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I have a function which calculates the mean of a list passed as an argument. I would like to know which of Java exception should I throw when I try to compute the mean of a list of size 0.

public double mean (MyLinkedList<? extends Number> list)
{
    if (list.isEmpty())
        throw new ????????; //If I am not mistaken Java has some defined exception for this case

    //code goes here
}

Thanks.

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8 Answers

up vote 19 down vote accepted

You can throw a new IllegalArgumentException().

Thrown to indicate that a method has been passed an illegal or inappropriate argument.

Just don't forget to pass a clear message as a first argument. This will really help you to understand what happend.

For example "Can't use mean on an empty List".

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The question to ask yourself first is whether you should be throwing at all and then, if so, whether it should be a checked or unchecked exception.

Unfortunately, there's no industry best practice on deciding these things, as shown by this StackOverflow answer:

http://stackoverflow.com/questions/499437/in-java-when-should-i-create-a-checked-exception-and-when-should-it-be-a-runtim/499458#499458

Nevertheless, there are some key considerations:

  • Your design/vision for how this method is supposed to work (Is it reasonable/normal for the method to be called with 0-size list)?

  • Consistency with other methods in the class/package

  • Compliance with your applicable coding standard (if any)

My opinion:

  • Return Double.NAN or 0 If calling the method with a 0-size list is reasonable/expected/normal, I'd consider returning Double.NAN or 0 if 0 is appropriate for your problem domain.

  • Throw anIllegalArgumentException If my design says that checking for an empty List is strongly the responsibility of the caller and the documentation for the method is going to clearly state that it is the responsibility of the caller, then I'd use the standard unchecked IllegalArgumentException.

  • Throw a custom checked exception If the method is part of a statistics package or library where several statistics functions need to deal with an possible empty data set, I'd think this is an exception condition that is part of the problem domain. I'd create a custom (probably checked) exception (e.g. EmptyDataSetException) to be part of the class/package/library and use it across all applicable methods. Making it a checked exceptions helps remind the client to consider how to handle the condition.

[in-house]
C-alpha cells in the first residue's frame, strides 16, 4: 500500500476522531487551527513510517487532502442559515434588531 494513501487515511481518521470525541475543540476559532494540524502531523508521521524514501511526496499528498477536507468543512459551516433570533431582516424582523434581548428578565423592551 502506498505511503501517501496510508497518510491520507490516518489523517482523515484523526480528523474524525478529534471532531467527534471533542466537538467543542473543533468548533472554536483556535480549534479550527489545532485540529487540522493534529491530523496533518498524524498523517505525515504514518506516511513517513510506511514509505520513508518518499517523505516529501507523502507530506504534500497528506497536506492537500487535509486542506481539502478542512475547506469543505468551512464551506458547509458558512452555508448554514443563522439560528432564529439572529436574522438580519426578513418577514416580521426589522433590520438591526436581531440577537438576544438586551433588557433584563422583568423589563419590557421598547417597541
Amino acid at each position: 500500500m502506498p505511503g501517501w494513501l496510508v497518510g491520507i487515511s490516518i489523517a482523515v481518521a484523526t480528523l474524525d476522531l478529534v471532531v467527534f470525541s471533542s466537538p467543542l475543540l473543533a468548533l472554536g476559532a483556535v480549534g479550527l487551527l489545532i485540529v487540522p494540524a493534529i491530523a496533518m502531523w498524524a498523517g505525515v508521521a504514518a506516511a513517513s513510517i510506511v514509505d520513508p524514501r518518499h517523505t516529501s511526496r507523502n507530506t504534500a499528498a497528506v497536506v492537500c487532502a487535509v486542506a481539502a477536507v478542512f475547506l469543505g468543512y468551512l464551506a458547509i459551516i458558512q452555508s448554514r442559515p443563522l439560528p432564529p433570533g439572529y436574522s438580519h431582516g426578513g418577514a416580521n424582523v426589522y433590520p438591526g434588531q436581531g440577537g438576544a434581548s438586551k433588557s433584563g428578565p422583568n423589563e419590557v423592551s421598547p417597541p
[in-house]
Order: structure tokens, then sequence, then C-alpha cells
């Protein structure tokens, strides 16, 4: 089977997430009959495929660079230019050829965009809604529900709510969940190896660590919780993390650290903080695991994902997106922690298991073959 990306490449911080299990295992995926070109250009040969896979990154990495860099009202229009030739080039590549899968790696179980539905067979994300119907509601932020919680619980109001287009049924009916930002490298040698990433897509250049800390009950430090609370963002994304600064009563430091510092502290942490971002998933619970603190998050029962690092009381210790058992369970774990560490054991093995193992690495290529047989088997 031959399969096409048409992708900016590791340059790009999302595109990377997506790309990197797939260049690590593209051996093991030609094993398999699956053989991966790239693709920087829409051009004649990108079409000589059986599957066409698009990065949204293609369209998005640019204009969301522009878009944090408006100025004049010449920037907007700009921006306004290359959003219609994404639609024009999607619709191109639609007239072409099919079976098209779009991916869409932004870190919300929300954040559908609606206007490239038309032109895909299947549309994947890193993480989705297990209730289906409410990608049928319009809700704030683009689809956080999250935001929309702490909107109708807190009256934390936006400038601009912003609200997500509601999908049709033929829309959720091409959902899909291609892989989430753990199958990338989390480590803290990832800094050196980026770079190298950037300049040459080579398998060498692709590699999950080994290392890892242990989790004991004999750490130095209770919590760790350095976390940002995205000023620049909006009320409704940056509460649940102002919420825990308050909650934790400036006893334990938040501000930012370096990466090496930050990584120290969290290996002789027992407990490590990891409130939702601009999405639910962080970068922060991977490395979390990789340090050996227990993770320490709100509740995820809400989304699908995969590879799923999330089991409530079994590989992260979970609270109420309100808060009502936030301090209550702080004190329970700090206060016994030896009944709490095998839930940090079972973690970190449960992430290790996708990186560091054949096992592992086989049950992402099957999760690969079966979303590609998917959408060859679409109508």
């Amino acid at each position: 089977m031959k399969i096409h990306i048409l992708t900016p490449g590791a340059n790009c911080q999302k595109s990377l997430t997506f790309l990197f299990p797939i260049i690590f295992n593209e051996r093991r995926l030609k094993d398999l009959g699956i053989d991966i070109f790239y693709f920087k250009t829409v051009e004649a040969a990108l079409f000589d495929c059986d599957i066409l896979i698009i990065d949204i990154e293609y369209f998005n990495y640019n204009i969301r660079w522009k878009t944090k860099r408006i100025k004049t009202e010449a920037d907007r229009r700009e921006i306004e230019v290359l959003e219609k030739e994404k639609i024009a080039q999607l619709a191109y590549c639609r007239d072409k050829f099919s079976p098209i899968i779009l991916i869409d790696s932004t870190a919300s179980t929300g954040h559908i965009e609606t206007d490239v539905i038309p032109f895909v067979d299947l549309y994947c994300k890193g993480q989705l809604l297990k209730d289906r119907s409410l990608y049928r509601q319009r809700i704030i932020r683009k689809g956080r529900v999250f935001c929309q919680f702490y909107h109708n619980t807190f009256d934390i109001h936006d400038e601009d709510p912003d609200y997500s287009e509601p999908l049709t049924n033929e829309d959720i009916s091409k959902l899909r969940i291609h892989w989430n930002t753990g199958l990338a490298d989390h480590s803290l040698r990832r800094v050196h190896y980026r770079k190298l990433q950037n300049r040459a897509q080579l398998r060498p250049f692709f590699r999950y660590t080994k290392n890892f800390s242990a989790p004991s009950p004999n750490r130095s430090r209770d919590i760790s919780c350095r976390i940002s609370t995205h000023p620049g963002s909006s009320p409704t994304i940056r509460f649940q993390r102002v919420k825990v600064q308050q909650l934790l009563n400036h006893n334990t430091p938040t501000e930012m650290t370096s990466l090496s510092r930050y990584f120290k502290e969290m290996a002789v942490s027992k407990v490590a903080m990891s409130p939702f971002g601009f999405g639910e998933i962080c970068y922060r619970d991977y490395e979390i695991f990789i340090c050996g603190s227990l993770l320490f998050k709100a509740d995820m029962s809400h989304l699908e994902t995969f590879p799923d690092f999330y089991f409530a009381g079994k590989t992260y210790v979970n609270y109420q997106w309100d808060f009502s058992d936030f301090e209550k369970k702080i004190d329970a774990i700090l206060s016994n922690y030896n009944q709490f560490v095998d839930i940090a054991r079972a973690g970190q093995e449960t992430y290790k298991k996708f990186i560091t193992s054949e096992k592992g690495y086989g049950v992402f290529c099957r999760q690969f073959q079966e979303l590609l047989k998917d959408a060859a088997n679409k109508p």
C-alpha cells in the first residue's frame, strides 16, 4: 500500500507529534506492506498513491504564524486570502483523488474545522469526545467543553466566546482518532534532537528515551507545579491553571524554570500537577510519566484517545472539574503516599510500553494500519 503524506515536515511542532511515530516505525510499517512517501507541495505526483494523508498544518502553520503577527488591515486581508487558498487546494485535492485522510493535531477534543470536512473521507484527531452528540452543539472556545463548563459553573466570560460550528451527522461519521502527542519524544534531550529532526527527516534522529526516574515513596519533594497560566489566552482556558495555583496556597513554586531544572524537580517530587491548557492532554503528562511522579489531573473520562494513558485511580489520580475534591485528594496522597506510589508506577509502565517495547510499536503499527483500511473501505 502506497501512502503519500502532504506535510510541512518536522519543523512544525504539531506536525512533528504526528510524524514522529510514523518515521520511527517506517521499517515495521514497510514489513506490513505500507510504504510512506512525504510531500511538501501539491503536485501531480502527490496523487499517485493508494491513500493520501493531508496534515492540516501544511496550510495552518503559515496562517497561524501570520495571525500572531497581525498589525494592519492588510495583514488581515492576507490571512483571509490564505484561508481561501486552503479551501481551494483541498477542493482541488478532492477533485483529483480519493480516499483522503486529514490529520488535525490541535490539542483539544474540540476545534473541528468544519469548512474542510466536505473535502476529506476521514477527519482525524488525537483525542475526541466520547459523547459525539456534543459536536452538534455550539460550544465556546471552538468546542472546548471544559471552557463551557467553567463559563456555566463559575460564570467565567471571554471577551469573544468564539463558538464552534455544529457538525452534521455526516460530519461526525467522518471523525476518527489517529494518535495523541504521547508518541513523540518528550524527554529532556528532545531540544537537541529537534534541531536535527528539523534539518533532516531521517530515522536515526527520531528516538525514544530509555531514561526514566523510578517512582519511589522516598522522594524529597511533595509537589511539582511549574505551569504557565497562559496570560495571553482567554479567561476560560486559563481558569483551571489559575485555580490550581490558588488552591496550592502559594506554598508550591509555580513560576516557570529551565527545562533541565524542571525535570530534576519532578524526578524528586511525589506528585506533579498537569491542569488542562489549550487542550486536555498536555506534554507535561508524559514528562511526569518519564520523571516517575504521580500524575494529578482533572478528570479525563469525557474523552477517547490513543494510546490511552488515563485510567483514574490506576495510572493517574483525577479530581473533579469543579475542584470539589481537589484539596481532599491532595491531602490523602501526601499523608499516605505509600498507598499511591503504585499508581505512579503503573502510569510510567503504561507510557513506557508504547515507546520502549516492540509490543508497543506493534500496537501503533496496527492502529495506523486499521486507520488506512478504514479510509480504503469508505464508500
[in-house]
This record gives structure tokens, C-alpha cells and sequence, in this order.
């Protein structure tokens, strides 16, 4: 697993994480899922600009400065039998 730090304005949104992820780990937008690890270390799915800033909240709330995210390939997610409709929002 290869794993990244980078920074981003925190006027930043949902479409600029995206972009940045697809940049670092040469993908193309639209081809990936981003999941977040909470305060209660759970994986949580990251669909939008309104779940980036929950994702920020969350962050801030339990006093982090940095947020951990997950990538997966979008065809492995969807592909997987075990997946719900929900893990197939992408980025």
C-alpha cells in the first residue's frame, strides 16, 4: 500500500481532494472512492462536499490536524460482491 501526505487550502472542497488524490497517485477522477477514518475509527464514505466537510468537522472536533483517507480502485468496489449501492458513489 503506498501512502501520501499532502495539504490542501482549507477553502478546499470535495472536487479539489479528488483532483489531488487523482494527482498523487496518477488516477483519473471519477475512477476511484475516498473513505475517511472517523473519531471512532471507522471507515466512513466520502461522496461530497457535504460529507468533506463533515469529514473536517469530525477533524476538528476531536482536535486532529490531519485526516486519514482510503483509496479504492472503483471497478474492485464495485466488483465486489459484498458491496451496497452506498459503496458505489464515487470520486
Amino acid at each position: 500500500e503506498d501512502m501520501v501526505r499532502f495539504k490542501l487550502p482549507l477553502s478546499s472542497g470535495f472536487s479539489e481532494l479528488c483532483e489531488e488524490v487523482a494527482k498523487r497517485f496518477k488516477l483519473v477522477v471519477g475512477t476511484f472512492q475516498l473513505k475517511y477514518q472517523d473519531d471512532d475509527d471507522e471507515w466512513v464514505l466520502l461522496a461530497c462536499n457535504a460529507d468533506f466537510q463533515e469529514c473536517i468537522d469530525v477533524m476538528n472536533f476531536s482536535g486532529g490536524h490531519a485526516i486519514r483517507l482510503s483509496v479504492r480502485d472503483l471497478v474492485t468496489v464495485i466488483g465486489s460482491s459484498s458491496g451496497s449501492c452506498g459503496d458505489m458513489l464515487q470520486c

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IllegalArgumentException

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How about NoSuchElementException. Although IllegalArgumentException might be better.

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You should create a new class that extends Exception and provides details specific to your error. For example you could create a class called EmptyListException that contains the details regarding your error. This could be a very simple exception class that takes no constructor arguments but maybe calls super("Cannot generate mean for an empty list"); to provide a custom message to the stack trace.

A lot of times this isn't done enough...one of my most hated code smells is when developers use a generic exception (even sometimes Exception itself) and pass a string message into the constructor. Doing this is valid but makes the jobs of those implementing your code much harder since they have to catch a generic exception when really only a few things could happen. Exceptions should have the same hierarchy as objects you use for data with each level providing more specific details. The more detailed the exception class, the more detailed and helpful the stack trace is.

I've found this site: Exceptional Strategies to be very useful when creating Exceptions for my applications.

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How about an ArithmeticException - the same as the runtime throws.

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Are you currently throwing any other exceptions (or planning to?) Any of the previously mentioned exceptions are fine, or just create your own. The most important thing is propagating the message of what went wrong.

If there's a chance the 'catcher' of the exception might re-throw it, than you may want to investigate any other exceptions the 'catcher' might also throw.

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I am not convinced you should be throwing an exception there at all; the average of "nothing" is "nothing" or 0 if you will. If the set is empty, you should simply return 0.

If you really MUST throw an exception, then IllegalStateException or IllegalArgumentException are your best choices.

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